The weather is certainly appropriate , 12degrees wet and cold, for the sobering day I have ahead.

    I cannot ever remember a time feeling the way I do today after visiting Auschwitz-Birkenau concentration camp. To explain my feelings there is not one feeling. I am sad, ashamed, cannot believe “humans” could do this, scared we will repeat again ( and do in fact continually). But also recognise the human strength it must have taken to survive these atrocities.

    I learnt so much today, too much to really take in. I stood in silence, pondering people’s lives, many times I could not even imagine what happened here. I’ve learnt of these atrocities during my school years, but nothing prepared me for this. To systematically kill over 1million people, primarily Jews, but also Poles, gypsies, scholars it is beyond reason or logic.

    The museum at Auschwitz breaks your heart. There are graphic reminders, 2 tonnes of hair piled high ready to be shipped off to be made in to socks - can you imagine that. Piles of shoes, suit cases, glasses, wooden legs etc. Human life being left as a loads of there items to be shipped off for others to use. To see the wall where those who were sick or punished were shot with a gun directly to the head is sobering.

    At Birkenau (Auschwitz II) we walked from the train station, like many condemned Jews and anyone else who stood up against the Nazis, down the same road directly to the gas chambers. They had the audacity to tell them to take there clothes off, remember where they are so you can get them after your showers. The complicity’s were enormous. They were shoved into gas chambers before dying in so much pain. Then the poor prisoners who were not gassed were made to cut the hair off the dead corpses, remove dentures and any other valuables. I’m not sure who had the better ending, dying in the gas chambers or dying of starvation and degradation.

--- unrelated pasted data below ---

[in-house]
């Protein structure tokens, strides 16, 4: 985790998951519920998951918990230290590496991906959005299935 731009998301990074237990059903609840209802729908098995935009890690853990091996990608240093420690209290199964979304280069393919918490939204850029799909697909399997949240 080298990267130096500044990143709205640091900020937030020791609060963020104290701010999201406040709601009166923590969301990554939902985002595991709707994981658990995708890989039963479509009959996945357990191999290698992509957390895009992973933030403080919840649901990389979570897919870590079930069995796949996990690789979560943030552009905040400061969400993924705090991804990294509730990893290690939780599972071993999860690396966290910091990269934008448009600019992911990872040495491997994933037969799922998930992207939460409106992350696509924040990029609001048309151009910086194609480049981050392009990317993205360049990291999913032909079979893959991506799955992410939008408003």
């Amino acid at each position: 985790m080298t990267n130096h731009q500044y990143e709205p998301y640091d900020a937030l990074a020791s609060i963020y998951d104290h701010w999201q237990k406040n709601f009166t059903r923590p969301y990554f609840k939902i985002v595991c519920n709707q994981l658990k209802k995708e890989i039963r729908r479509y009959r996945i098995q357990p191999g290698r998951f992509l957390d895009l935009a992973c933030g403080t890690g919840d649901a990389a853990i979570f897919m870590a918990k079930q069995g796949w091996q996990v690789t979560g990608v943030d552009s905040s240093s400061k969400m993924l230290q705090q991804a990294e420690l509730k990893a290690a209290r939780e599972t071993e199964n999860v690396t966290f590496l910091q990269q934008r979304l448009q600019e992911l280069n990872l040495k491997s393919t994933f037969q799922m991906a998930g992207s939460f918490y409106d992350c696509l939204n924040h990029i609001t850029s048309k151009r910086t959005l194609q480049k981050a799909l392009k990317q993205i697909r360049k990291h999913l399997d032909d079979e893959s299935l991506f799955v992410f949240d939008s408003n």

Much of Birkenau is in ruin, including the gas chambers, but it is still evident how large a camp this was. The 3 layers of bunks would often have 7 or more people to a bunk. The living conditions were atrocious, little food, little warm, some without roofs. People who were not killed died from disease, frost bite and starvation. Those who survived when they were liberated by the Soviets had to live with the horrors for the rest of their days.

    If you get the chance please go visit this memorial. These things must stop, genocide, ethnic cleansing whatever name you wish to put on it must stop. I’m sure it’s happening right now, but our western news doesn’t allow us to here the truth.

    I’m struggling to look at the photos. I’ll add some tomorrow I hope.
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  • Day4

    Auschwitz II

    January 6, 2016 in Poland ⋅ ⛅ -3 °C

    Stamani, grazie alla Joanna, la ragazza polacca che ho conosciuto in laboratorio, abbiamo avuto l'occasione di visitare il campo di concentramento di Auschwitz... Prima siamo andati ad Auschwitz II, ossia il campo costruito successivamente, quando i deportati hanno iniziato ad essere troppo numerosi, ma qui sono rimaste solo rovine, sia degli alloggi (se così si può chiamarli..) che delle altre strutture, tra cui i forni crematori e le camere a gas. Le descrizioni sono abbastanza superflue.. atmosfera spettrale, impressionante, terrificante..Read more

You might also know this place by the following names:

Pławy, Plawy